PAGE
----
Deep down, he supposed he didn’t. With a quiet sigh, Luigi reaches back and flips a switch, dropping the camouflage and allowing the Poltergust to become visible once more. The spectral monarch bobs in the Boo equivalent of a nod, satisfied. 

“Much better. While I’m offended you thought you could hide that blasted thing with such a cheap trick, it does my cold, dead heart good to know that you still recognize me as a threat. And here I was worried that your newfound courage came packaged with an extra helping of stupidity.” 

“I only brought it in case you refused to give the Toads back,” Luigi swiftly clarifies. 

“You’re a terrible liar, Luigi. Remember that next time you try to deceive a seasoned manipulator.” 

The plumber takes a steadying breath. It wouldn’t do him any favors to lose composure now.  

“Let’s get back on topic,” he offers neutrally.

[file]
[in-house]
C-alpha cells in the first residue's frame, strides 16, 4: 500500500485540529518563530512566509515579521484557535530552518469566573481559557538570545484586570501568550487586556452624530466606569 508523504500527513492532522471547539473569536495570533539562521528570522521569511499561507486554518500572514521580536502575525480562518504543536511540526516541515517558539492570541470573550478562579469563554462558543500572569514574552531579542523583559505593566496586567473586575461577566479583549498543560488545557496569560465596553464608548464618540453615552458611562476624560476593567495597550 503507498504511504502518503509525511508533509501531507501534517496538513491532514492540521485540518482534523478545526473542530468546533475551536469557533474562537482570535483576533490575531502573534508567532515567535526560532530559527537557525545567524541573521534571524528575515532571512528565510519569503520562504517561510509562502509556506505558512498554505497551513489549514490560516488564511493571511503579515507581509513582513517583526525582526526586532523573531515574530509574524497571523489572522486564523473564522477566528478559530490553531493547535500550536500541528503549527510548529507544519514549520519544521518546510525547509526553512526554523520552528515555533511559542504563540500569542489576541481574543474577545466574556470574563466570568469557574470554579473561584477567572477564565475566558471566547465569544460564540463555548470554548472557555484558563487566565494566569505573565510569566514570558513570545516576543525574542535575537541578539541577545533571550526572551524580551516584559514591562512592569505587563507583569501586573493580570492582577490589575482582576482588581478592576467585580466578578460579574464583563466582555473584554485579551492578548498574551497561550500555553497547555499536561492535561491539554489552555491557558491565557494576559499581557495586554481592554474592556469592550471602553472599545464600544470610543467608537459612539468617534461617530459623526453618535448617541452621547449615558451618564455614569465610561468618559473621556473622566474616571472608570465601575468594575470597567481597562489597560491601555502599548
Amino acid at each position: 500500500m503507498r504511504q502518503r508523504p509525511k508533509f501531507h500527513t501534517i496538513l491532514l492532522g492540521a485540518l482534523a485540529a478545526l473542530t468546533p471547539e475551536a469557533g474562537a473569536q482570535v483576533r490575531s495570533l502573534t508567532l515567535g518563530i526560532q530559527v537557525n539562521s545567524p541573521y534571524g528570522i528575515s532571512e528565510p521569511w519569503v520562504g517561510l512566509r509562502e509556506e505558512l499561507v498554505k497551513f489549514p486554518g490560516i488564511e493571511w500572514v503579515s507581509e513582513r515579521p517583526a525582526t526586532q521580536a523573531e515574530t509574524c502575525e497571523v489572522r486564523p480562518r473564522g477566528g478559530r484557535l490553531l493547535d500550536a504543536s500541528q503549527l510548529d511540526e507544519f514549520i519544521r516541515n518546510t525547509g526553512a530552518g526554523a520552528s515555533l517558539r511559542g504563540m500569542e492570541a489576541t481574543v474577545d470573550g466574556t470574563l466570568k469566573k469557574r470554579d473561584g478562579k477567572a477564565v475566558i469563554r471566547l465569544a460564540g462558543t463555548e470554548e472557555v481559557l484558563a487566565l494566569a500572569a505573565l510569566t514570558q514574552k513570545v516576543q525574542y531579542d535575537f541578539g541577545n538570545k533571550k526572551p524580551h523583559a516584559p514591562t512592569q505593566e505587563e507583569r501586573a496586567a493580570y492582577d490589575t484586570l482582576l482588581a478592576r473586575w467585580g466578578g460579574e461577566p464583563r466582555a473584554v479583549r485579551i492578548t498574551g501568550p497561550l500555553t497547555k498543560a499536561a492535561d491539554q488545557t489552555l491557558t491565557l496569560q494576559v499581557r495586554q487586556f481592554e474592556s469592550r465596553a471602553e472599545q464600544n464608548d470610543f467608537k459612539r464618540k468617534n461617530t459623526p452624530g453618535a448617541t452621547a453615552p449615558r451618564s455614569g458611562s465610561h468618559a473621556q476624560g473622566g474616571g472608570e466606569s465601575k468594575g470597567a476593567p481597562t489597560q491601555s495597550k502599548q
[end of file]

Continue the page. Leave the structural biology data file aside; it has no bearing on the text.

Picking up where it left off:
King Boo smirks back with an air of silent victory. 

“Let’s,” they agree. 

The monarch begins to drift in a wide circle around the plumber, eyeing the man like a hungry predator stalking its prey. Luigi resists the urge to turn and keep the spirit in his sights. He had shown a sliver of weakness—of fear—and the Boo was attempting to intimidate him further. If Luigi doesn’t want this encounter to go south, he’ll have to keep face—a challenge if there ever was one. 

“So you want us to be a team,” he reiterates. “You didn’t answer why.” 

King Boo chuckles, slowing in front of the plumber. 

“It’s simple really: I want to see Mario beaten.” 

“But…you’ve defeated my brother before. Twice .” 

“Three times, actually.” 

“Oh. Right, the hotel.” 

“Good times.” 

“Not really.” Luigi frowns, tracking the spirit’s movements in his peripheral. “And that just further proves my point.”